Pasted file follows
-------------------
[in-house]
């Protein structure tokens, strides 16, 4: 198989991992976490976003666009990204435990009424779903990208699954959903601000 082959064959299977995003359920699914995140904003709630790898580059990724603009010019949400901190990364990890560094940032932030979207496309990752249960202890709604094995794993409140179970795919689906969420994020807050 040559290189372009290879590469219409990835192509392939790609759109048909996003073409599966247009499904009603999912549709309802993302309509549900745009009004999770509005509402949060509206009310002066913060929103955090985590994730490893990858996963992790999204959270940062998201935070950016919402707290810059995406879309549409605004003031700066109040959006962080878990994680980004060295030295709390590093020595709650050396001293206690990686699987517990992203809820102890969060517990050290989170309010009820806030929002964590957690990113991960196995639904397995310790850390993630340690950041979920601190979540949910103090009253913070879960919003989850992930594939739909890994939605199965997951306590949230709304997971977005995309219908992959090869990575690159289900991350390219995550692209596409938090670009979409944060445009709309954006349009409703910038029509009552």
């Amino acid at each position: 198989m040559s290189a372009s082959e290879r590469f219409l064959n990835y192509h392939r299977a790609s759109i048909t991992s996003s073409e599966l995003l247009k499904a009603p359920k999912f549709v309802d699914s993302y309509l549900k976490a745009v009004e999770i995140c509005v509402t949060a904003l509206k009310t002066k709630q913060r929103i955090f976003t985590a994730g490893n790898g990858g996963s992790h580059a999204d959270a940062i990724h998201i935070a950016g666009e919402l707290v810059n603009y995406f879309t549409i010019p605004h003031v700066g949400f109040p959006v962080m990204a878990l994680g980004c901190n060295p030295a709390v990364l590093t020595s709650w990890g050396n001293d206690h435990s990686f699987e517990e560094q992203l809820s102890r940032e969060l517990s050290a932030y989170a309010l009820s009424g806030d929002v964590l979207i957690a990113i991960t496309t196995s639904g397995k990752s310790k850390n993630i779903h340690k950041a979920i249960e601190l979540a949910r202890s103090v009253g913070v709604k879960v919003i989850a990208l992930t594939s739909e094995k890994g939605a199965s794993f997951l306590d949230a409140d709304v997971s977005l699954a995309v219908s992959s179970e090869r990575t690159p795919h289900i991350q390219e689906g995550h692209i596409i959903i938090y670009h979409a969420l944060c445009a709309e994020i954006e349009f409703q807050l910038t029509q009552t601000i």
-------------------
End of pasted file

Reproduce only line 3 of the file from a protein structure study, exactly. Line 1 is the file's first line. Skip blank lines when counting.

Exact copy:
């Amino acid at each position: 198989m040559s290189a372009s082959e290879r590469f219409l064959n990835y192509h392939r299977a790609s759109i048909t991992s996003s073409e599966l995003l247009k499904a009603p359920k999912f549709v309802d699914s993302y309509l549900k976490a745009v009004e999770i995140c509005v509402t949060a904003l509206k009310t002066k709630q913060r929103i955090f976003t985590a994730g490893n790898g990858g996963s992790h580059a999204d959270a940062i990724h998201i935070a950016g666009e919402l707290v810059n603009y995406f879309t549409i010019p605004h003031v700066g949400f109040p959006v962080m990204a878990l994680g980004c901190n060295p030295a709390v990364l590093t020595s709650w990890g050396n001293d206690h435990s990686f699987e517990e560094q992203l809820s102890r940032e969060l517990s050290a932030y989170a309010l009820s009424g806030d929002v964590l979207i957690a990113i991960t496309t196995s639904g397995k990752s310790k850390n993630i779903h340690k950041a979920i249960e601190l979540a949910r202890s103090v009253g913070v709604k879960v919003i989850a990208l992930t594939s739909e094995k890994g939605a199965s794993f997951l306590d949230a409140d709304v997971s977005l699954a995309v219908s992959s179970e090869r990575t690159p795919h289900i991350q390219e689906g995550h692209i596409i959903i938090y670009h979409a969420l944060c445009a709309e994020i954006e349009f409703q807050l910038t029509q009552t601000i």